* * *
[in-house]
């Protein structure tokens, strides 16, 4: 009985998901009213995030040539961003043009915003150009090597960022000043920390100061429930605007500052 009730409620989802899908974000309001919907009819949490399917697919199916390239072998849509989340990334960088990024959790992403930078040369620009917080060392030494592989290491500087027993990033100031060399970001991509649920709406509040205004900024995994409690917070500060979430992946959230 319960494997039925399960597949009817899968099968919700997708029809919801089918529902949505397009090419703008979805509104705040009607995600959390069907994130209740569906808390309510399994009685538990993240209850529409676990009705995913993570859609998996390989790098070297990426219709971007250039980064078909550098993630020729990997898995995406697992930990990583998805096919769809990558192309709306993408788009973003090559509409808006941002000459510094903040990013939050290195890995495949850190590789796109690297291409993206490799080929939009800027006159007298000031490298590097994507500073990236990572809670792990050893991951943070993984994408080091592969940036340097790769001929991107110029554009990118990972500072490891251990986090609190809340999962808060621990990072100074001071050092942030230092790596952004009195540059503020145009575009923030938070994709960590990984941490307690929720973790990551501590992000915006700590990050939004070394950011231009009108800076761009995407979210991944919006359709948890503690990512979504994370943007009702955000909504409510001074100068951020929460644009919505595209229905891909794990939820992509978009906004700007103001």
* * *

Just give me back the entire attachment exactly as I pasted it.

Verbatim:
[in-house]
């Protein structure tokens, strides 16, 4: 009985998901009213995030040539961003043009915003150009090597960022000043920390100061429930605007500052 009730409620989802899908974000309001919907009819949490399917697919199916390239072998849509989340990334960088990024959790992403930078040369620009917080060392030494592989290491500087027993990033100031060399970001991509649920709406509040205004900024995994409690917070500060979430992946959230 319960494997039925399960597949009817899968099968919700997708029809919801089918529902949505397009090419703008979805509104705040009607995600959390069907994130209740569906808390309510399994009685538990993240209850529409676990009705995913993570859609998996390989790098070297990426219709971007250039980064078909550098993630020729990997898995995406697992930990990583998805096919769809990558192309709306993408788009973003090559509409808006941002000459510094903040990013939050290195890995495949850190590789796109690297291409993206490799080929939009800027006159007298000031490298590097994507500073990236990572809670792990050893991951943070993984994408080091592969940036340097790769001929991107110029554009990118990972500072490891251990986090609190809340999962808060621990990072100074001071050092942030230092790596952004009195540059503020145009575009923030938070994709960590990984941490307690929720973790990551501590992000915006700590990050939004070394950011231009009108800076761009995407979210991944919006359709948890503690990512979504994370943007009702955000909504409510001074100068951020929460644009919505595209229905891909794990939820992509978009906004700007103001």